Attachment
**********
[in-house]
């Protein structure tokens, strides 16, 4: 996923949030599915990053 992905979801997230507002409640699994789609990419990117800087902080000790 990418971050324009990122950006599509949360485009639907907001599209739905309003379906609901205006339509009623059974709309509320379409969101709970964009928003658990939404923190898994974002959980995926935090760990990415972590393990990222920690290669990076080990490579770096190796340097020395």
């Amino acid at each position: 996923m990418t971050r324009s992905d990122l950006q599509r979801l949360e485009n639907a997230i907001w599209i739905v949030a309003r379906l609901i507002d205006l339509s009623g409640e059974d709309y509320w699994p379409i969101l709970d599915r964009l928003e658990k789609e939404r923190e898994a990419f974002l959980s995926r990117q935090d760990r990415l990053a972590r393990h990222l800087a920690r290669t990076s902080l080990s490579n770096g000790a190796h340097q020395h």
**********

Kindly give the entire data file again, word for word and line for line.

[in-house]
């Protein structure tokens, strides 16, 4: 996923949030599915990053 992905979801997230507002409640699994789609990419990117800087902080000790 990418971050324009990122950006599509949360485009639907907001599209739905309003379906609901205006339509009623059974709309509320379409969101709970964009928003658990939404923190898994974002959980995926935090760990990415972590393990990222920690290669990076080990490579770096190796340097020395």
């Amino acid at each position: 996923m990418t971050r324009s992905d990122l950006q599509r979801l949360e485009n639907a997230i907001w599209i739905v949030a309003r379906l609901i507002d205006l339509s009623g409640e059974d709309y509320w699994p379409i969101l709970d599915r964009l928003e658990k789609e939404r923190e898994a990419f974002l959980s995926r990117q935090d760990r990415l990053a972590r393990h990222l800087a920690r290669t990076s902080l080990s490579n770096g000790a190796h340097q020395h």